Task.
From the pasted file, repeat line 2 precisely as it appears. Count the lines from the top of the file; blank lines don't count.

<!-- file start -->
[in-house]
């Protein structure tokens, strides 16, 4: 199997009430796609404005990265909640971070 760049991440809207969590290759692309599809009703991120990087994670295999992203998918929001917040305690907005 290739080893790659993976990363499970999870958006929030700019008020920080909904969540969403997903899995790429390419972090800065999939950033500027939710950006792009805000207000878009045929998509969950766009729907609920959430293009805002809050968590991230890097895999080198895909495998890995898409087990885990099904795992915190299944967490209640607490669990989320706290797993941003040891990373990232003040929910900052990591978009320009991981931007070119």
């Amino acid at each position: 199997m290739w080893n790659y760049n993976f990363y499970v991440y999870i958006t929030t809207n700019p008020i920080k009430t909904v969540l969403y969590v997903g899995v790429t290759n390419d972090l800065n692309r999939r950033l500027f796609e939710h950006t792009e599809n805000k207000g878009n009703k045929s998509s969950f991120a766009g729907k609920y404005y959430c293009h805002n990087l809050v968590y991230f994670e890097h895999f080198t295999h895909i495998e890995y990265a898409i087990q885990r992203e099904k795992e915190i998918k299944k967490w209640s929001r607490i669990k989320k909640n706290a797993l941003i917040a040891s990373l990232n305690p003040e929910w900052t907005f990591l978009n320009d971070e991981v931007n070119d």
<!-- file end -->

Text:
């Protein structure tokens, strides 16, 4: 199997009430796609404005990265909640971070 760049991440809207969590290759692309599809009703991120990087994670295999992203998918929001917040305690907005 290739080893790659993976990363499970999870958006929030700019008020920080909904969540969403997903899995790429390419972090800065999939950033500027939710950006792009805000207000878009045929998509969950766009729907609920959430293009805002809050968590991230890097895999080198895909495998890995898409087990885990099904795992915190299944967490209640607490669990989320706290797993941003040891990373990232003040929910900052990591978009320009991981931007070119």